Editor's note: An earlier version of this story listed an incorrect surname for CARB engineer Pippin Mader.
RIVERSIDE, Calif. -- California approved light-vehicle pollution targets that the Trump administration has put on hold, setting up a potential face-off between federal and state regulators that could be expensive for automakers and a headache for consumers.
California Air Resources Board members criticized the auto industry for asking federal regulators to reconsider light-vehicle emissions targets for 2022-25 established by the Obama White House in 2012.
The board on Friday then finalized vehicle pollution rules for the state, set a mandate for zero-emission sales over the same time period, and ordered its staff to start work on emissions targets for after 2025.
California regulators have a long history of independent efforts to reduce tailpipe pollution from cars and light trucks, and Friday's move signals the state is prepared to fight the Trump administration.
“We’re going to press on,” Mary Nichols, head of the California Air Resources Board, said during a meeting of the agency here.
The state’s rules on greenhouse gas emissions for light vehicles were written in cooperation with the Obama administration and created a single national standard for new vehicles through 2025.
Targets for the share of California light-vehicle sales that need to be powered by battery, fuel cell or plug-in hybrid powertrains are set for 15 percent by 2025, from about 3 percent today.
CARB’s vote to continue down the path of stricter emissions rules could lead to a showdown with Trump, who described environmental regulations in the U.S. as “out of control” when meeting the CEOs of General Motors Co., Ford Motor Co. and Fiat Chrysler Automobiles NV in January.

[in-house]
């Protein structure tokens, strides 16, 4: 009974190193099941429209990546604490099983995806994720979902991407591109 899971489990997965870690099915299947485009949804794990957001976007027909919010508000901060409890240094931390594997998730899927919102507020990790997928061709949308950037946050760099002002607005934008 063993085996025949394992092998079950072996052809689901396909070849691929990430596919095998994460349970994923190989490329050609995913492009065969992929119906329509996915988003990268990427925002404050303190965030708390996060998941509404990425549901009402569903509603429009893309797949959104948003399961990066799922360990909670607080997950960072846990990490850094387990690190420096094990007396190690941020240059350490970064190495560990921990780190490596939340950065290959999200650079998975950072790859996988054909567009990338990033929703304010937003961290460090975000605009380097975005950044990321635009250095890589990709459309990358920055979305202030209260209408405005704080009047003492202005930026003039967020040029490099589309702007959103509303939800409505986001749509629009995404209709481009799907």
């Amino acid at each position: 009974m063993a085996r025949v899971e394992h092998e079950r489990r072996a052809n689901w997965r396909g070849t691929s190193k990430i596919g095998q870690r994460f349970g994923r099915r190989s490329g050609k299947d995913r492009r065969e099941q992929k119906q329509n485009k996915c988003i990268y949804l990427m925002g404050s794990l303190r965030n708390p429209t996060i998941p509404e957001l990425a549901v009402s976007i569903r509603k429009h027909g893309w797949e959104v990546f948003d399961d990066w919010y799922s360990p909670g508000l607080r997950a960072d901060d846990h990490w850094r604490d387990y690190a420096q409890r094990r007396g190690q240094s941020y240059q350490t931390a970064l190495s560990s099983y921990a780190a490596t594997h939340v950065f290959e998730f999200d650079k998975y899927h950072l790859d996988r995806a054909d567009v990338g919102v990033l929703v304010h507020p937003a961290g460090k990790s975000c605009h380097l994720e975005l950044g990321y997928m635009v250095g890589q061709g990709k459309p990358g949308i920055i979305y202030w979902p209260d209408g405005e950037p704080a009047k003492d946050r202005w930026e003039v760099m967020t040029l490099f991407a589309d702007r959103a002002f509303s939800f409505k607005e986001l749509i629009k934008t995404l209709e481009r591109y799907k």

Nichols chastised the industry for seeking the review of federal standards that Trump agreed to reopen earlier this month.
“What were you thinking when you threw yourselves on the mercy of the Trump administration to solve your problems?” Nichols said during the hearing Friday. “What did you mean when you said you don’t want to question the overall thrust of the standards? Why do another review if the current program is basically OK?”
EPA Administrator Scott Pruitt plans to review the state’s legal authority to enforce its own limits on pollution and carbon dioxide emissions.
Myron Ebell, the former head of Trump’s EPA transition team, told Bloomberg News last week that Trump’s Transportation Department may determine only the National Highway Traffic Safety Administration can regulate fuel economy and exclude the EPA and California from such rule-making.
“We tried very hard not to provoke or defy the national government and we’ve had a good past with the EPA,” Nichols told reporters following the hearing. “I don’t expect there to be a war on California. I was obviously disappointed when I heard Pruitt commenting that he might reconsider the California waiver.”
The Alliance of Automobile Manufacturers said ahead of the CARB meeting that EV's share of overall demand for new light vehicles has been roughly flat for years. The trade group representing automakers including GM, Ford and Fiat Chrysler asked the regulator to wait at least two years before considering the higher zero-emission vehicle targets for 2030.
The alliance hasn’t asked Trump to revoke the state’s right to set its own emissions standards, Steven Douglas, the group’s senior director of environmental affairs, said during the CARB hearing.